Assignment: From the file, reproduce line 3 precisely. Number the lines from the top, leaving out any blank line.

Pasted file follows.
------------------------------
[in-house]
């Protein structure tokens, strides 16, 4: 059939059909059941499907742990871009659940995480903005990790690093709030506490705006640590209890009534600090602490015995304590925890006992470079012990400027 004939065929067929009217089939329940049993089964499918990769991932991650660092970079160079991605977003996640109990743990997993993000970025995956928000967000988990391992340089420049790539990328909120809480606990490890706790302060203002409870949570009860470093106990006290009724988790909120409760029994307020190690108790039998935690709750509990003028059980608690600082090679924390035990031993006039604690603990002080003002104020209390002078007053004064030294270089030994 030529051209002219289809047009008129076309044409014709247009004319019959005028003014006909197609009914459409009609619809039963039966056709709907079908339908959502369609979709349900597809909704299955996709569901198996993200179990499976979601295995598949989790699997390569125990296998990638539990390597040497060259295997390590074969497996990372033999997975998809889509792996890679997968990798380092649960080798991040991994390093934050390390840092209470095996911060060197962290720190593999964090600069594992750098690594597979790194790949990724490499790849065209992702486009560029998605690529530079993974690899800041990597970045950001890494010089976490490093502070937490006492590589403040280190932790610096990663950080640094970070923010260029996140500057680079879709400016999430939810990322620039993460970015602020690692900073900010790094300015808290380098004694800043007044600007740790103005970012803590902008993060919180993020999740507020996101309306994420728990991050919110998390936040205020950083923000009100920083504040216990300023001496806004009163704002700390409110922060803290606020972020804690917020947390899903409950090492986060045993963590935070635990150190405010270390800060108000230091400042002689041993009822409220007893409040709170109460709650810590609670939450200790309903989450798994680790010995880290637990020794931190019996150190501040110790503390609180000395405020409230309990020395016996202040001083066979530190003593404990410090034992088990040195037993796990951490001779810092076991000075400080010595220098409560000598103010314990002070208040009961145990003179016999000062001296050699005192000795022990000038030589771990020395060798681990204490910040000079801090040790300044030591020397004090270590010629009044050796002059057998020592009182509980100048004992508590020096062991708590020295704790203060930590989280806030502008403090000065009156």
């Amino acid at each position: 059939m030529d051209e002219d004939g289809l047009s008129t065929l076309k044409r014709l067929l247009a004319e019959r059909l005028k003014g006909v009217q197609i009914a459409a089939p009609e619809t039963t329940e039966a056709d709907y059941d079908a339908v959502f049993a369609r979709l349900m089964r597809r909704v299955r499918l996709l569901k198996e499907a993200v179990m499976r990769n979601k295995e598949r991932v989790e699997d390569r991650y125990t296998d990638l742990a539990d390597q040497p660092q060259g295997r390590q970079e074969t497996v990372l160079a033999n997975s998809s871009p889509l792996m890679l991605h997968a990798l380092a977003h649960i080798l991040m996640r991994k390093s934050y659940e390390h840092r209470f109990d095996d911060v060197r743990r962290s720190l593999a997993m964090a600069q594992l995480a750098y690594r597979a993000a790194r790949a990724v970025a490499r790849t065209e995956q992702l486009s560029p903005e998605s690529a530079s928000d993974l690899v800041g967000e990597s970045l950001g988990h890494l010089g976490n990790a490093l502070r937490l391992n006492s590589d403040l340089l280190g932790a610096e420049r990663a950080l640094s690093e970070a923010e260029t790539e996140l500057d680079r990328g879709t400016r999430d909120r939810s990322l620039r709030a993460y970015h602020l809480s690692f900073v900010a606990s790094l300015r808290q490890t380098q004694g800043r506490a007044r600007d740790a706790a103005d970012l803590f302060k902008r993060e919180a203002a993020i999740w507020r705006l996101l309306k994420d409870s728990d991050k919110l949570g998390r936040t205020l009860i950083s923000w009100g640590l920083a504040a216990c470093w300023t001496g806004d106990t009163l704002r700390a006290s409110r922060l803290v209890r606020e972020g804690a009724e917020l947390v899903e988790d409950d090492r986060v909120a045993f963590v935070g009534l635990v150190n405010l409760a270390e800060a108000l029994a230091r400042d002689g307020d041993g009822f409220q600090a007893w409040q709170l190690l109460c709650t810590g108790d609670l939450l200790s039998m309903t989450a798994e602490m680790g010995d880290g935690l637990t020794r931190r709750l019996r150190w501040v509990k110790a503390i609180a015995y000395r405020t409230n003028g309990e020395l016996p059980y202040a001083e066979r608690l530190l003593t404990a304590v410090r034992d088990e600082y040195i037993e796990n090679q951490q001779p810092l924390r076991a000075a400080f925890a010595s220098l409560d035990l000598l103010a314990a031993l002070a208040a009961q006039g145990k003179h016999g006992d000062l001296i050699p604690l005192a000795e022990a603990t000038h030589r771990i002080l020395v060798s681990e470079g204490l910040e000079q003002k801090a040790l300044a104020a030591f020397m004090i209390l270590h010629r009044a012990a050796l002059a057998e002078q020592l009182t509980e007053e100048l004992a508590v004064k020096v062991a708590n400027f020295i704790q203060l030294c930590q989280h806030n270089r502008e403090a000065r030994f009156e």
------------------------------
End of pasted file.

């Amino acid at each position: 059939m030529d051209e002219d004939g289809l047009s008129t065929l076309k044409r014709l067929l247009a004319e019959r059909l005028k003014g006909v009217q197609i009914a459409a089939p009609e619809t039963t329940e039966a056709d709907y059941d079908a339908v959502f049993a369609r979709l349900m089964r597809r909704v299955r499918l996709l569901k198996e499907a993200v179990m499976r990769n979601k295995e598949r991932v989790e699997d390569r991650y125990t296998d990638l742990a539990d390597q040497p660092q060259g295997r390590q970079e074969t497996v990372l160079a033999n997975s998809s871009p889509l792996m890679l991605h997968a990798l380092a977003h649960i080798l991040m996640r991994k390093s934050y659940e390390h840092r209470f109990d095996d911060v060197r743990r962290s720190l593999a997993m964090a600069q594992l995480a750098y690594r597979a993000a790194r790949a990724v970025a490499r790849t065209e995956q992702l486009s560029p903005e998605s690529a530079s928000d993974l690899v800041g967000e990597s970045l950001g988990h890494l010089g976490n990790a490093l502070r937490l391992n006492s590589d403040l340089l280190g932790a610096e420049r990663a950080l640094s690093e970070a923010e260029t790539e996140l500057d680079r990328g879709t400016r999430d909120r939810s990322l620039r709030a993460y970015h602020l809480s690692f900073v900010a606990s790094l300015r808290q490890t380098q004694g800043r506490a007044r600007d740790a706790a103005d970012l803590f302060k902008r993060e919180a203002a993020i999740w507020r705006l996101l309306k994420d409870s728990d991050k919110l949570g998390r936040t205020l009860i950083s923000w009100g640590l920083a504040a216990c470093w300023t001496g806004d106990t009163l704002r700390a006290s409110r922060l803290v209890r606020e972020g804690a009724e917020l947390v899903e988790d409950d090492r986060v909120a045993f963590v935070g009534l635990v150190n405010l409760a270390e800060a108000l029994a230091r400042d002689g307020d041993g009822f409220q600090a007893w409040q709170l190690l109460c709650t810590g108790d609670l939450l200790s039998m309903t989450a798994e602490m680790g010995d880290g935690l637990t020794r931190r709750l019996r150190w501040v509990k110790a503390i609180a015995y000395r405020t409230n003028g309990e020395l016996p059980y202040a001083e066979r608690l530190l003593t404990a304590v410090r034992d088990e600082y040195i037993e796990n090679q951490q001779p810092l924390r076991a000075a400080f925890a010595s220098l409560d035990l000598l103010a314990a031993l002070a208040a009961q006039g145990k003179h016999g006992d000062l001296i050699p604690l005192a000795e022990a603990t000038h030589r771990i002080l020395v060798s681990e470079g204490l910040e000079q003002k801090a040790l300044a104020a030591f020397m004090i209390l270590h010629r009044a012990a050796l002059a057998e002078q020592l009182t509980e007053e100048l004992a508590v004064k020096v062991a708590n400027f020295i704790q203060l030294c930590q989280h806030n270089r502008e403090a000065r030994f009156e």